Parasaurolophus (Para-soar-ol-of-fuss) was, perhaps, the most spectacular of the duck-billed dinosaurs. It bore a long, recurved crest on top of its head, often longer than the skull itself! As in all crested duckbills, the crest contained an elaborate and winding nasal passage. The nasal passage ran from the nostrils to the back of the crest and then looped forward to enter the skull.
The function of this unusual feature is unclear. Scientists have speculated that it might have served as a resonating chamber to produce low-frequency sounds. Such sounds might have been used in courtship behavior, as a threat, or to communicate over long distances. Indeed, elephants and whales today use such sounds for communication. It is also possible that the enlarged nasal cavity enhanced the dinosaur's sense of smell, since similarly enlarged nasal passages in modern-day reptiles contain sensory tissue. It is likely that Parasaurolophus also used the crest as a visual display to help recognize species and sex.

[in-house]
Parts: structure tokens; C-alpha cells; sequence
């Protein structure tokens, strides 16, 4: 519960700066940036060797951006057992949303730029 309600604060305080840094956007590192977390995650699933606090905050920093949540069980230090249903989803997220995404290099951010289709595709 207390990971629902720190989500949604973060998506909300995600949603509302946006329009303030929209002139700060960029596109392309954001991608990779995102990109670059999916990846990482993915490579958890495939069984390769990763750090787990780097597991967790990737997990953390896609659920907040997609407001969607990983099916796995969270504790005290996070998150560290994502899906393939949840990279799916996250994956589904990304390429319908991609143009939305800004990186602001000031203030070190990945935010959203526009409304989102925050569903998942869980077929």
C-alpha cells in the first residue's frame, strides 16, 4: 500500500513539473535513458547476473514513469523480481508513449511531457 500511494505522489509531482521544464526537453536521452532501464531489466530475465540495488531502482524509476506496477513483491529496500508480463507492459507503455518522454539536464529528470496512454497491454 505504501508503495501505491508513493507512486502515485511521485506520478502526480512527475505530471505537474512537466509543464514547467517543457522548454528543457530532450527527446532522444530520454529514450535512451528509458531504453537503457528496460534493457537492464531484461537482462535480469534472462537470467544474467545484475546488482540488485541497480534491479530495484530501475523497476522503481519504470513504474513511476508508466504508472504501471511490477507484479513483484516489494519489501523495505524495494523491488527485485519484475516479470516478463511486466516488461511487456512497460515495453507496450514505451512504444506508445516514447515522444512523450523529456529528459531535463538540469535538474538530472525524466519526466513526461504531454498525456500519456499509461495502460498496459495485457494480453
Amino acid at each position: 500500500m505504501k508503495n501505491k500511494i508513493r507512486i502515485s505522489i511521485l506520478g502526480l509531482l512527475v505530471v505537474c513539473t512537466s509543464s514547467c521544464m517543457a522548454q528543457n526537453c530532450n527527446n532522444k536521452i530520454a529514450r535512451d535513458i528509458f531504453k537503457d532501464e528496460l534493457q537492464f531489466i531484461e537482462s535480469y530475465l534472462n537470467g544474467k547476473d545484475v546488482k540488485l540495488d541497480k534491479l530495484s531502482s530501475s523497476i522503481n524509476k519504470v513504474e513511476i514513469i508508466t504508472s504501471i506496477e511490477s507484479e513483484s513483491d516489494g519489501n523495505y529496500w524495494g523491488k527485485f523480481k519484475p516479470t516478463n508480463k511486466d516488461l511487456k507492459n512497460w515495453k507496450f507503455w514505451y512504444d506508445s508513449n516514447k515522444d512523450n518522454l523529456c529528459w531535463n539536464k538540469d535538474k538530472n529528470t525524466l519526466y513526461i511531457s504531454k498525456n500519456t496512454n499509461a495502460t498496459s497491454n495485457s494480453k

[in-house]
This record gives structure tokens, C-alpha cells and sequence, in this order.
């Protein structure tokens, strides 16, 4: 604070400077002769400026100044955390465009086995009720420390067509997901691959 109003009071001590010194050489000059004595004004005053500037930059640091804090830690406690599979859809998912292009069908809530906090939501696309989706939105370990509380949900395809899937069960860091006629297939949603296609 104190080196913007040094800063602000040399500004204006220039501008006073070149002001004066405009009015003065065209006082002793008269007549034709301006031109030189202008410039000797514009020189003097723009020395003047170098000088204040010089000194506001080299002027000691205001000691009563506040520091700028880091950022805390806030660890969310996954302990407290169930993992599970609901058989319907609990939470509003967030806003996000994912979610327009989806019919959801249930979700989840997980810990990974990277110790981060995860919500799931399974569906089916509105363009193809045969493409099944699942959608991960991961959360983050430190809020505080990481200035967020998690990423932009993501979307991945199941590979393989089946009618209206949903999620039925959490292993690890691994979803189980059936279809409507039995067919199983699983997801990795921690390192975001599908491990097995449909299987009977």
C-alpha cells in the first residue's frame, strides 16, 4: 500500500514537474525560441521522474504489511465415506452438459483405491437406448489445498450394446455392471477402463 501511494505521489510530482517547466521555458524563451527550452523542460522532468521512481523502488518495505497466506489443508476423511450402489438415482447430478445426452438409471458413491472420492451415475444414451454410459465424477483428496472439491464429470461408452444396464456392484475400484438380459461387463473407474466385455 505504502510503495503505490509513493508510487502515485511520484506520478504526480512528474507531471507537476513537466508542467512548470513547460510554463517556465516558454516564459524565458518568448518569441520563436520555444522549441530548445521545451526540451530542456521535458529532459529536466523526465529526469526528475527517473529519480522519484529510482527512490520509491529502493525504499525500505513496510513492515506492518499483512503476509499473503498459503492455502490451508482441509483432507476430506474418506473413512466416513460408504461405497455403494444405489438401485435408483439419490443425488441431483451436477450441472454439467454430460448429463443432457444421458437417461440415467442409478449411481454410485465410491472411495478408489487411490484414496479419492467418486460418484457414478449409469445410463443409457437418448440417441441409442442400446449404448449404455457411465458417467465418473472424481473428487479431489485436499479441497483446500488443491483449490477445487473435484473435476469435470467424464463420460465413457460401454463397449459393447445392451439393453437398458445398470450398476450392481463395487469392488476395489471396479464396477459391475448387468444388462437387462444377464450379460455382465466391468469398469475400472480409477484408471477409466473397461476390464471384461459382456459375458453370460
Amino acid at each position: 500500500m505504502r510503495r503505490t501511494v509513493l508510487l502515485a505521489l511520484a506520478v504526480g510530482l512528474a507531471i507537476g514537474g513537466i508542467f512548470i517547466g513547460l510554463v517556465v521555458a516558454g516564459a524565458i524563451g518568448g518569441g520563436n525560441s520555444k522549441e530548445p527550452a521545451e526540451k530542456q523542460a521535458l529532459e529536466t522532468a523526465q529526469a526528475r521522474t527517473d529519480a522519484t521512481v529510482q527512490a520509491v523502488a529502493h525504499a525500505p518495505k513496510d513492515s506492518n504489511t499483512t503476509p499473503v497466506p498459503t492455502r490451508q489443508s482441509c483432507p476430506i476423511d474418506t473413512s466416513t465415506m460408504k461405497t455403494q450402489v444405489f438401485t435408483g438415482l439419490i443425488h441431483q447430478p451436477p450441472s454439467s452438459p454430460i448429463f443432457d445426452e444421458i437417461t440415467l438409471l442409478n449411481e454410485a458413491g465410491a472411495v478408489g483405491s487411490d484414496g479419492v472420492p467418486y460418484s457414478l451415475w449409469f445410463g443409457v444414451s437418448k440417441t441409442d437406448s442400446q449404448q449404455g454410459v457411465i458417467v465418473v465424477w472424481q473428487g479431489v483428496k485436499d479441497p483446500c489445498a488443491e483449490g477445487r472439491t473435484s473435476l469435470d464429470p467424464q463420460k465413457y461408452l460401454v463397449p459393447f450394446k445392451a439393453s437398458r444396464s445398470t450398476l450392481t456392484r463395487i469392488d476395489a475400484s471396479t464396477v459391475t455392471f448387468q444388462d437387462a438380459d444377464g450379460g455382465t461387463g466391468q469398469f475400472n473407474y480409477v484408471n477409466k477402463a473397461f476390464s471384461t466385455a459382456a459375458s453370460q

Parasaurolophus, like other duck-billed dinosaurs, may have had a frill that ran down the back from the neck area to the tail. Some scientists have suggested that this frill may have spanned between the crest and neck, forming a sail-like membrane.
Parasaurolophus was a relatively rare duck-bill. It lived during the Late Cretaceous Period in North America. It was about 30 feet long.